As children, we need to know our right to be on this planet and in the lives of those who raise us is never in question.  Parents have what children perceive as ultimate authority over their lives. The parent who abuses that can put the child in a state of mortal fear, creating a foundation for emotional problems.  Children should hear, "We brought you into this world and welcome you as part of our lives", or, for adoptees, "We chose to make you part of our family, no less than any other child we have or may have in the future".  The extraordinary power parents have needs to be put to use for children, not against them.  This does not mean all behavior is acceptable, but that a child's life has inherent validity.


This may sound like a synonym for approval, but it goes further.  The idea behind affirmation is that a child's character is never in question.  Mistakes in judgment are not "flaws", but are: mistakes, pure and simple.  Affirmed children and, later, adults, are better able to stand on their own making important decisions and not second guessing themselves with regard to their essential integrity.  Affirmation continues beyond age 18.  Children outgrow their need for approval, but the need for affirmation, be it quiet or loud, continues.  Healthy affirmation outlives us and is an important gift to those we love.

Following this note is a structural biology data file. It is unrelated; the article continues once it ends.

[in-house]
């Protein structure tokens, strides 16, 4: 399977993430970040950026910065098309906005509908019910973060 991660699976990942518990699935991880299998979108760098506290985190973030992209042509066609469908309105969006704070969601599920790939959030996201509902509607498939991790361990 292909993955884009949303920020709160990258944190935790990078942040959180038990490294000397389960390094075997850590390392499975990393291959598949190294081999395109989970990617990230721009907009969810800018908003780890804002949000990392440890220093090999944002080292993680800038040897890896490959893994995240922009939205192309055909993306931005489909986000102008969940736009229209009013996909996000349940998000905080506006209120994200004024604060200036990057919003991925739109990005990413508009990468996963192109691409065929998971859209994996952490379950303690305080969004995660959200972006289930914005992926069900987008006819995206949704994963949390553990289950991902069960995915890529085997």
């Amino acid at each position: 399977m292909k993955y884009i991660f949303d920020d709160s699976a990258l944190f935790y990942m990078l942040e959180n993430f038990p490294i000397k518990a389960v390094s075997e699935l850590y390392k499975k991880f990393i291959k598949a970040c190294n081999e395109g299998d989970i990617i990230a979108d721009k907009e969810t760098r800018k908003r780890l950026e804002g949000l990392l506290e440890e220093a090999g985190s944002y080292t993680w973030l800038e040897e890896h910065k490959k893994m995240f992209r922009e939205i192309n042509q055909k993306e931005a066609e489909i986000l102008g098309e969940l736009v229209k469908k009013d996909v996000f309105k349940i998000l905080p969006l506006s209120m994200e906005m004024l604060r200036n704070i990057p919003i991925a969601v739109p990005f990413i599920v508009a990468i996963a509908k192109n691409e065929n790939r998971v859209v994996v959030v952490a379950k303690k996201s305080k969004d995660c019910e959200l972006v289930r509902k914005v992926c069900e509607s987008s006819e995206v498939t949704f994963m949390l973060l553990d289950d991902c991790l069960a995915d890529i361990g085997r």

The importance of physical affection has been scientifically and anecdotally validated.  Babies physically wither if they are not held and stroked.  The effects of withholding of affection have been demonstrated in children raised in institutions that do not offer healing touch.  Touch creates a bridge between what is spoken by voice and meant by intention. Couples are clear that affection is often as important as sex; in a world where they have given each other permission to share what they would not share with anyone else, the daily small demonstrations of intimate attention carry great meaning, affirmation of their mutual attraction to each other.  This carries a powerful message of safety, as well.